Four-month-old Greyson White gets his first taste of voting as he accompanies his parents, Kindal and George White, when they cast ballots last Saturday at the eastern Henrico Government Center, 3820 Nine Mile Road. the deadline for early, in-person voting
is Saturday, Oct. 31.
Members of the Henrico Alumnae Chapter of Delta Sigma Theta Sorority line up last Saturday near Highland Springs High School for a “Caravan to the Polls,” a get-out-the-vote event sponsored by the alumnae chapter. Voters met in their vehicles at varying neighborhood rallying points in Eastern Henrico County where they joined the Delta caravan to the early voting sites in the county.
Billie-Jeanne Buster is ready to roll to the polls in her decorated car.
Chandra Hurst, president of the chapter, ties down balloons for the spirited, civic-minded caravan. The sorority chapter is hosting a similar event Saturday, Oct. 31, to rally voters in New Kent and Charles City counties.
Artistic designs decorate a tunnel portion of the Canal Walk in Downtown. This section near Virginia and 14th streets is part of the James River and Kanawha Canal that dates to 1785. George Washington envisioned and surveyed the canal that tracks the James River and enabled goods to flow into and out of the city. In the 1990s, Richmond began improvements to the canal system, including the separate Haxall Canal, that had long been in disrepair. The result: A 1.25-mile walk that is open 24/7. The Canal Walk connects from around Brown’s Island to the west to Shockoe Bottom and the Virginia Capital Trail to the east.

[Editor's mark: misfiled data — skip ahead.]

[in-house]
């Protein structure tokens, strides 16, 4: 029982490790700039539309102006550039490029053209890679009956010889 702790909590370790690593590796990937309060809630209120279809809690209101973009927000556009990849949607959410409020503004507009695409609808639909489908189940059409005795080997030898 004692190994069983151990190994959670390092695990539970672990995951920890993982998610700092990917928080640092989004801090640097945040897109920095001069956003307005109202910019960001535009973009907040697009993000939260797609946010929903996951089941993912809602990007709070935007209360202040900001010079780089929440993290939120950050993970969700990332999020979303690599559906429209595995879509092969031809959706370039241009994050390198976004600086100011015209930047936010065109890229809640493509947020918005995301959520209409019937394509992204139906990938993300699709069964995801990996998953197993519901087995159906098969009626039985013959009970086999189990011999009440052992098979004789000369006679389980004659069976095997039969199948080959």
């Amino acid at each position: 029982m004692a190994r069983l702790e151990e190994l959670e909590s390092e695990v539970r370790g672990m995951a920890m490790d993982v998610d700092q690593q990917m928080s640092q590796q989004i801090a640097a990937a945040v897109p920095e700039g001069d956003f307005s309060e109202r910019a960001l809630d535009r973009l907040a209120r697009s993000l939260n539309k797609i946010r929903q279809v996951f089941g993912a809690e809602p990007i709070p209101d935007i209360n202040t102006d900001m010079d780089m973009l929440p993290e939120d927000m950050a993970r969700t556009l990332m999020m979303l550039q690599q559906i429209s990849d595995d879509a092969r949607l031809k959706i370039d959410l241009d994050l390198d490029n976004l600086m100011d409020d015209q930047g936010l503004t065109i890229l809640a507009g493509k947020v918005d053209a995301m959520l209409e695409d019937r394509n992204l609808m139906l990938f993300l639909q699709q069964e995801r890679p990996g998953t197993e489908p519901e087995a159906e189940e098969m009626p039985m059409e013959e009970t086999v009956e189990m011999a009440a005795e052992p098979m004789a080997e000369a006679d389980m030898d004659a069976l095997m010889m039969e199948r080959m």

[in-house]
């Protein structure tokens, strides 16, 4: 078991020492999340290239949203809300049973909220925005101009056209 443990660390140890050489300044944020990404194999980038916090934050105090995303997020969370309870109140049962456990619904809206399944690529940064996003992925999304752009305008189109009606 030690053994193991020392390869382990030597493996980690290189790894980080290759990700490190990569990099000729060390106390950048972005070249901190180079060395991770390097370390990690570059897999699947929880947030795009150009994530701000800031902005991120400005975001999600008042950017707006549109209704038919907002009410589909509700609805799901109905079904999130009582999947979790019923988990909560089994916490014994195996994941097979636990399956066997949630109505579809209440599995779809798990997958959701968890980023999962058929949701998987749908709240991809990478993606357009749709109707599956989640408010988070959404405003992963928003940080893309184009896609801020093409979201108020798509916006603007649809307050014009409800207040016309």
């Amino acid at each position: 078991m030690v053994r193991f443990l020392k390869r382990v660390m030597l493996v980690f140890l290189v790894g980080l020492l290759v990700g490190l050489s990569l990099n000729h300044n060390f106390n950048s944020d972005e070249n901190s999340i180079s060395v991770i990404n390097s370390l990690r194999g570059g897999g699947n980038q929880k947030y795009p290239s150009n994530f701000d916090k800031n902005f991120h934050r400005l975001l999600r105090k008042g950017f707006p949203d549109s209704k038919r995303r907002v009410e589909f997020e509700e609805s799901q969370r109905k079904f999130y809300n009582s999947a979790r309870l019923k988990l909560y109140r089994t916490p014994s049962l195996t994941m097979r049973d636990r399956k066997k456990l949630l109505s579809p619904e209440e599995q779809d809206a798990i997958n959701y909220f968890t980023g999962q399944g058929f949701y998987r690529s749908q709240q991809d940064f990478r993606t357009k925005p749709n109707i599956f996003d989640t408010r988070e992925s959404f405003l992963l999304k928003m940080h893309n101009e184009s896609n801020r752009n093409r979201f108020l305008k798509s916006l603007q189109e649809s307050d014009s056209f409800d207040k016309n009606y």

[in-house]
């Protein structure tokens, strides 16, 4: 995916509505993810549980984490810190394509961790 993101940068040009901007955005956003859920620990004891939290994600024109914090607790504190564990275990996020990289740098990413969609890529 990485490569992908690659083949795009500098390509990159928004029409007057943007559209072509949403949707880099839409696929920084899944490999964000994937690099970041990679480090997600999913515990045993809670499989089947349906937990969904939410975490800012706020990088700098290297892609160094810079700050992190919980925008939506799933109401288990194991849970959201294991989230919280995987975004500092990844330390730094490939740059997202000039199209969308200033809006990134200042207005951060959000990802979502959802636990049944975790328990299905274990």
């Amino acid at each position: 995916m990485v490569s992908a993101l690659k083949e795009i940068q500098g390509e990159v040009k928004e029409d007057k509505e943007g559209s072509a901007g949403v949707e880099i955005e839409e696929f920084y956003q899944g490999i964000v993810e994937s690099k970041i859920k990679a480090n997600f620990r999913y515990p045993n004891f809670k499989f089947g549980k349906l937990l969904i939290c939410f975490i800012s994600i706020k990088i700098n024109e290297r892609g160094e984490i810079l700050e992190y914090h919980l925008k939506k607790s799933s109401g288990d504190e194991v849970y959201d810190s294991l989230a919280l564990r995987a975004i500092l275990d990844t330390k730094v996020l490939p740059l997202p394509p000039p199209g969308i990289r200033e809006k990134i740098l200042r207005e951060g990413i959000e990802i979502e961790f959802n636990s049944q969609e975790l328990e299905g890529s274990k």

Richmond City Councilwoman Ellen F. Robertson, center, assembles a desk with the help of Anita Sawyer, left, and Fatemia Gunter, two employees of Lowe’s home improvement store. Employees at the Sheila Lane store in South Side volunteered to put together 500 fold-up desks for Richmond Public Schools students who are learning at home during the pandemic. About 25 Lowe’s employees started the project last week, with 100 desks being produced each Tuesday. The desks will be given to students free of charge.
James H. Blackwell IV, 25, is pinned by his mother, Keala Blackwell, officially making him a member of the Richmond Department of Fire and Emergency Services during the department’s 100th Recruit School graduation ceremony Oct. 23. Mr. Blackwell, who was holding his 5-year-old daughter Ava Blackwell-James during the pinning, is one of 12 men to join the city department, which was founded in October 1858.
This 100th recruit class was made up of “laterals,” individuals who already were certified by the state of Virginia in other jurisdictions to perform firefighter duties. They underwent six weeks of evaluation of their previously learned skills in such areas as structural firefighting, medical training and physical agility, along with training on city rules, regulations and procedures, to graduate during the ceremony held at Martin Luther King Jr. Middle School in the East End.